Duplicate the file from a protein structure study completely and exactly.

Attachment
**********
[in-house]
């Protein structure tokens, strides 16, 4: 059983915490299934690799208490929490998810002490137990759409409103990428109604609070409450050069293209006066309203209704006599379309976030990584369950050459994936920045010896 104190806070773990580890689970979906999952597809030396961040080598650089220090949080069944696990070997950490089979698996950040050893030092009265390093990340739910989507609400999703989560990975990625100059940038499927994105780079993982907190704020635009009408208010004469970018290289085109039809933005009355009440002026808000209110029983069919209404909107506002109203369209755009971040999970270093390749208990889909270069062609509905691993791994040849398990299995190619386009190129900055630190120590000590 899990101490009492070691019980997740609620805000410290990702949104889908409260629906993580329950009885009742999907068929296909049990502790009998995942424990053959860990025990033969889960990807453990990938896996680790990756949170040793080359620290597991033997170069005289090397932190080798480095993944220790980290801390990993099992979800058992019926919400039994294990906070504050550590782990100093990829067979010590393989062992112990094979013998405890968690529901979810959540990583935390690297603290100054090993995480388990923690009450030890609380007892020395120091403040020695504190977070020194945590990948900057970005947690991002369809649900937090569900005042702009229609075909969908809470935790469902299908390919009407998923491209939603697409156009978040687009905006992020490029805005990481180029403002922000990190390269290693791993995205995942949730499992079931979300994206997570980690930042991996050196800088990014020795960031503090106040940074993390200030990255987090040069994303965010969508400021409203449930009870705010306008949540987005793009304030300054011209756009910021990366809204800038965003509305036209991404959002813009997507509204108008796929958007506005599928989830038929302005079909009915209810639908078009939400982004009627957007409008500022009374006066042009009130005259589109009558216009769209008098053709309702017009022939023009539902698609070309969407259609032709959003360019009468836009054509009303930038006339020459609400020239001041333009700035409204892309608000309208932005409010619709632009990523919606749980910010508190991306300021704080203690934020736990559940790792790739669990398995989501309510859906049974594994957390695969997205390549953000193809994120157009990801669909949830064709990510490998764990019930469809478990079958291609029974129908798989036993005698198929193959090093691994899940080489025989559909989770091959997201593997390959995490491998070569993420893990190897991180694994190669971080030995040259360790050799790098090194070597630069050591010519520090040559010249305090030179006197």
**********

[in-house]
């Protein structure tokens, strides 16, 4: 059983915490299934690799208490929490998810002490137990759409409103990428109604609070409450050069293209006066309203209704006599379309976030990584369950050459994936920045010896 104190806070773990580890689970979906999952597809030396961040080598650089220090949080069944696990070997950490089979698996950040050893030092009265390093990340739910989507609400999703989560990975990625100059940038499927994105780079993982907190704020635009009408208010004469970018290289085109039809933005009355009440002026808000209110029983069919209404909107506002109203369209755009971040999970270093390749208990889909270069062609509905691993791994040849398990299995190619386009190129900055630190120590000590 899990101490009492070691019980997740609620805000410290990702949104889908409260629906993580329950009885009742999907068929296909049990502790009998995942424990053959860990025990033969889960990807453990990938896996680790990756949170040793080359620290597991033997170069005289090397932190080798480095993944220790980290801390990993099992979800058992019926919400039994294990906070504050550590782990100093990829067979010590393989062992112990094979013998405890968690529901979810959540990583935390690297603290100054090993995480388990923690009450030890609380007892020395120091403040020695504190977070020194945590990948900057970005947690991002369809649900937090569900005042702009229609075909969908809470935790469902299908390919009407998923491209939603697409156009978040687009905006992020490029805005990481180029403002922000990190390269290693791993995205995942949730499992079931979300994206997570980690930042991996050196800088990014020795960031503090106040940074993390200030990255987090040069994303965010969508400021409203449930009870705010306008949540987005793009304030300054011209756009910021990366809204800038965003509305036209991404959002813009997507509204108008796929958007506005599928989830038929302005079909009915209810639908078009939400982004009627957007409008500022009374006066042009009130005259589109009558216009769209008098053709309702017009022939023009539902698609070309969407259609032709959003360019009468836009054509009303930038006339020459609400020239001041333009700035409204892309608000309208932005409010619709632009990523919606749980910010508190991306300021704080203690934020736990559940790792790739669990398995989501309510859906049974594994957390695969997205390549953000193809994120157009990801669909949830064709990510490998764990019930469809478990079958291609029974129908798989036993005698198929193959090093691994899940080489025989559909989770091959997201593997390959995490491998070569993420893990190897991180694994190669971080030995040259360790050799790098090194070597630069050591010519520090040559010249305090030179006197």